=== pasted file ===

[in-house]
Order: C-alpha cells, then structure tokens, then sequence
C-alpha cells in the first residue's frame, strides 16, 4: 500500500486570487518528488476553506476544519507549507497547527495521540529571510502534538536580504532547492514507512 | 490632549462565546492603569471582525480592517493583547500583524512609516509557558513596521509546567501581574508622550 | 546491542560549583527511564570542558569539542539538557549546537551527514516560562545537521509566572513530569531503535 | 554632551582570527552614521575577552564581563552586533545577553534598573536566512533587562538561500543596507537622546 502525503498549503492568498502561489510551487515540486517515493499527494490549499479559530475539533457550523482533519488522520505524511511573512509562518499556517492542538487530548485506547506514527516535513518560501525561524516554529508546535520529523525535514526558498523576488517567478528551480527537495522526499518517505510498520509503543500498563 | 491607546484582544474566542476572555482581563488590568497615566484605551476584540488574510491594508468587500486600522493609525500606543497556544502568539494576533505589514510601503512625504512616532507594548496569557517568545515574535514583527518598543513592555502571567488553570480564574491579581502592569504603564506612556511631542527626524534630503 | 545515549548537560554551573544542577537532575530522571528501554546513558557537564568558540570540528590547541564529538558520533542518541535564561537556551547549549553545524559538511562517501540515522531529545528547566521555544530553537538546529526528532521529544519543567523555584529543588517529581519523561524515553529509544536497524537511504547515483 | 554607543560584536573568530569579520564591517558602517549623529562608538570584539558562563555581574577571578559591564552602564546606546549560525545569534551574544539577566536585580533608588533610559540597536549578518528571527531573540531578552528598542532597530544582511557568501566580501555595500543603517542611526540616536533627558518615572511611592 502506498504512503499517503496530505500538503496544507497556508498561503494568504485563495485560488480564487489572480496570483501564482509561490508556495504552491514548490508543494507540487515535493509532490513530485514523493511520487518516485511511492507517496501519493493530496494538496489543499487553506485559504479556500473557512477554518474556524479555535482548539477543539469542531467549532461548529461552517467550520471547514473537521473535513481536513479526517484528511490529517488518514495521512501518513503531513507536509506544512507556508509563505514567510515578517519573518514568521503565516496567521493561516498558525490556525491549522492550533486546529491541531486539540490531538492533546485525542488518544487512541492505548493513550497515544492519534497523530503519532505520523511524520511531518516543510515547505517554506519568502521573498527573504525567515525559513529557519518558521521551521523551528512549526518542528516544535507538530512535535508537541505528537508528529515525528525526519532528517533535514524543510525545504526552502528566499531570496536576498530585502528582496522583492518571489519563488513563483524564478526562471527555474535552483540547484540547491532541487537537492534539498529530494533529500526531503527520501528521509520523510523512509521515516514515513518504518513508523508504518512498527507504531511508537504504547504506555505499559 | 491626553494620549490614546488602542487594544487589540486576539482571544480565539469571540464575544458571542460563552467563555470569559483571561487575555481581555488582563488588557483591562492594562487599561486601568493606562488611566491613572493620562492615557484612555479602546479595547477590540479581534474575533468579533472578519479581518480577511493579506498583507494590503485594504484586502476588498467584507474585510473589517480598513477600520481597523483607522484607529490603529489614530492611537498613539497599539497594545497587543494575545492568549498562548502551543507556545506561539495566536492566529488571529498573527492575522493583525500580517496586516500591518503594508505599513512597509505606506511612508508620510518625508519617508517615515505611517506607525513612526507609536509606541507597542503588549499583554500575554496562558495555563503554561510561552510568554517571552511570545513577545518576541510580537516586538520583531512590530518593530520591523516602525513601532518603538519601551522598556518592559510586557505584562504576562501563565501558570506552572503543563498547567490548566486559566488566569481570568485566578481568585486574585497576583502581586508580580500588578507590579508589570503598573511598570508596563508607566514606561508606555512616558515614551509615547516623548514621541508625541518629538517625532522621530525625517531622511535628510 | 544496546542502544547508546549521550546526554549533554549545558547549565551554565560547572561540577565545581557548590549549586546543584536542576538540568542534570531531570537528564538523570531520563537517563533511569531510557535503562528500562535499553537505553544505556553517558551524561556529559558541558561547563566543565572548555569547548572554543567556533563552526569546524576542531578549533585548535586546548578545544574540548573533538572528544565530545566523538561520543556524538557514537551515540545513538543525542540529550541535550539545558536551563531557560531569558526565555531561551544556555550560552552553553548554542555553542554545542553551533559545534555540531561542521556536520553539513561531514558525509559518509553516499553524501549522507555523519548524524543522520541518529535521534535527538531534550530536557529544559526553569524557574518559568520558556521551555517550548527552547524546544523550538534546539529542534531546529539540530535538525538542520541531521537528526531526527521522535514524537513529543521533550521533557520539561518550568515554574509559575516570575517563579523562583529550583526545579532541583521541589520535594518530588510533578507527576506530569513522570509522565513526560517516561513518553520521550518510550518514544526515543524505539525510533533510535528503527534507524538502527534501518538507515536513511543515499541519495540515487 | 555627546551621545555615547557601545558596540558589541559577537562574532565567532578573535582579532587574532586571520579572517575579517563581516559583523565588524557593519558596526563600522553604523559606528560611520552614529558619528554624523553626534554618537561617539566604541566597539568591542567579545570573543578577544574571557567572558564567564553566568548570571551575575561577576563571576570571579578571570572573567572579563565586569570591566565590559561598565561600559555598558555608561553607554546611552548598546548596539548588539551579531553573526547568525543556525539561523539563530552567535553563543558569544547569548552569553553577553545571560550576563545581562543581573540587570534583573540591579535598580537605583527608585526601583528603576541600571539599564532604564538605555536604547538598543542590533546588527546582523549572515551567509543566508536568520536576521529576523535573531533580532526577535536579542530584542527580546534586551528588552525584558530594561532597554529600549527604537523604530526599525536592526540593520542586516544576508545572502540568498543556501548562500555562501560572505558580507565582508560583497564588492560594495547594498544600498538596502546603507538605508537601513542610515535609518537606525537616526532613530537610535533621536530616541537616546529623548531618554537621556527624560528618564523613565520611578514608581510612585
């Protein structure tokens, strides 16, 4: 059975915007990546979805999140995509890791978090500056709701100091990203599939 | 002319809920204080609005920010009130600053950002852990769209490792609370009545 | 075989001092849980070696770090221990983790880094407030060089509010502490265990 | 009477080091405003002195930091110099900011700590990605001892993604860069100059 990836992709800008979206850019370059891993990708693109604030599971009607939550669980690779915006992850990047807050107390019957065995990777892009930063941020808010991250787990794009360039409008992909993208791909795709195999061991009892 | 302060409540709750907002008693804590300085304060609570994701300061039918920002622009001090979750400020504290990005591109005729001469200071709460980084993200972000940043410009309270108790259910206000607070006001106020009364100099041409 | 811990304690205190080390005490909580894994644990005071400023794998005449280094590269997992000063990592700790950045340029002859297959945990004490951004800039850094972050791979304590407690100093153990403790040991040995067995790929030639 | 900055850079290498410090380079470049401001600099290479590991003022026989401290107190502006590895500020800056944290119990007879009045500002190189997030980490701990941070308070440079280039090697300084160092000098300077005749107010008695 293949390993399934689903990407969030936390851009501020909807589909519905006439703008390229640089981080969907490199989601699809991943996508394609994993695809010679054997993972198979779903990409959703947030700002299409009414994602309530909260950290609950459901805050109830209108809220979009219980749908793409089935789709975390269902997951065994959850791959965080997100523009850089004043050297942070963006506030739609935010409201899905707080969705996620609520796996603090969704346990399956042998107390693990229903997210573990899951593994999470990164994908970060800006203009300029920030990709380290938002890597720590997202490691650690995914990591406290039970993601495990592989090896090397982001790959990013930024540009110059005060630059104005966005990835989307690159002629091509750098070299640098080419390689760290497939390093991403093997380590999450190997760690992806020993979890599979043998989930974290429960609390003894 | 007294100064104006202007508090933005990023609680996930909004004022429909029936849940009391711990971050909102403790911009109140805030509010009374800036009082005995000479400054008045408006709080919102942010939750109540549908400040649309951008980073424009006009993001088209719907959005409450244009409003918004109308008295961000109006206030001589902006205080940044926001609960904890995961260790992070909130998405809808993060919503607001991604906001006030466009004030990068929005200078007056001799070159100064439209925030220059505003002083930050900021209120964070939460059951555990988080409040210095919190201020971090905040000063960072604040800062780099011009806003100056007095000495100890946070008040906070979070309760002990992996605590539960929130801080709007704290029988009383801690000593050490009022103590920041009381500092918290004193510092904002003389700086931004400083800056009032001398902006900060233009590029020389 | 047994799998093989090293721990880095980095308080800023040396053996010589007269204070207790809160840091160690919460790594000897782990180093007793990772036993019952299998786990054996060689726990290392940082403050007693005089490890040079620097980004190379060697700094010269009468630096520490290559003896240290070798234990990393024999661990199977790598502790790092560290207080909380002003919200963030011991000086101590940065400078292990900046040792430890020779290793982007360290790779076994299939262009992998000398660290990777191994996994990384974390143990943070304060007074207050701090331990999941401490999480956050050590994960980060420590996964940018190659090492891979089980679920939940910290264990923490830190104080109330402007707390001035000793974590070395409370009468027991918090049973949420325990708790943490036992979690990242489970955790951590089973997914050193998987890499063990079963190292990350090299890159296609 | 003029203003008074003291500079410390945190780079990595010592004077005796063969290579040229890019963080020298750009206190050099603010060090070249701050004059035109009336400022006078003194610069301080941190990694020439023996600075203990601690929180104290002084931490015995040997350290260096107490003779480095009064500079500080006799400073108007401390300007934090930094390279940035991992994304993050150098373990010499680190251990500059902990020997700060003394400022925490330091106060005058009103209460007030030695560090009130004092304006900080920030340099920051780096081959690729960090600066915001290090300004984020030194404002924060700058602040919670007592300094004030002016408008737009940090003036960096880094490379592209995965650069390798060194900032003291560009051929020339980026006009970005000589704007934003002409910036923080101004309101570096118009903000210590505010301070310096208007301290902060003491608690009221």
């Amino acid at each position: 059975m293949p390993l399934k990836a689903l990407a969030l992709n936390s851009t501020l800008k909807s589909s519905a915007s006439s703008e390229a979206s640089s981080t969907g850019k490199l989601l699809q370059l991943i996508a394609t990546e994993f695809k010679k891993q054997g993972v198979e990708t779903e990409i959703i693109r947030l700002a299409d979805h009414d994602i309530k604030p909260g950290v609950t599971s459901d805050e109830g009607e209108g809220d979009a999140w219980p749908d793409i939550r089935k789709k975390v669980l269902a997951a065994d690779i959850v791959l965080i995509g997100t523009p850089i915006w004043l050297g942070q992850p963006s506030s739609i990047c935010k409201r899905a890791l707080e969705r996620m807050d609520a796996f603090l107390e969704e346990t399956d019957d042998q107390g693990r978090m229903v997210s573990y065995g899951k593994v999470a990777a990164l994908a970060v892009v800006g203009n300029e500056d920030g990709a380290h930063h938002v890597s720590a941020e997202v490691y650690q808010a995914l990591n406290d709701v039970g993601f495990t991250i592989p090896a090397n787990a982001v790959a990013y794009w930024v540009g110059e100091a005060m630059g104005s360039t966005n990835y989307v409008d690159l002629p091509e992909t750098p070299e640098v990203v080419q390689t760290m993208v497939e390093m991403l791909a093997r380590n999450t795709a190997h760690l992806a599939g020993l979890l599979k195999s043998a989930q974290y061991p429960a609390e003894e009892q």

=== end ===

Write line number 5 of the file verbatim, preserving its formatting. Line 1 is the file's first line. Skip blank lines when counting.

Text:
């Amino acid at each position: 059975m293949p390993l399934k990836a689903l990407a969030l992709n936390s851009t501020l800008k909807s589909s519905a915007s006439s703008e390229a979206s640089s981080t969907g850019k490199l989601l699809q370059l991943i996508a394609t990546e994993f695809k010679k891993q054997g993972v198979e990708t779903e990409i959703i693109r947030l700002a299409d979805h009414d994602i309530k604030p909260g950290v609950t599971s459901d805050e109830g009607e209108g809220d979009a999140w219980p749908d793409i939550r089935k789709k975390v669980l269902a997951a065994d690779i959850v791959l965080i995509g997100t523009p850089i915006w004043l050297g942070q992850p963006s506030s739609i990047c935010k409201r899905a890791l707080e969705r996620m807050d609520a796996f603090l107390e969704e346990t399956d019957d042998q107390g693990r978090m229903v997210s573990y065995g899951k593994v999470a990777a990164l994908a970060v892009v800006g203009n300029e500056d920030g990709a380290h930063h938002v890597s720590a941020e997202v490691y650690q808010a995914l990591n406290d709701v039970g993601f495990t991250i592989p090896a090397n787990a982001v790959a990013y794009w930024v540009g110059e100091a005060m630059g104005s360039t966005n990835y989307v409008d690159l002629p091509e992909t750098p070299e640098v990203v080419q390689t760290m993208v497939e390093m991403l791909a093997r380590n999450t795709a190997h760690l992806a599939g020993l979890l599979k195999s043998a989930q974290y061991p429960a609390e003894e009892q």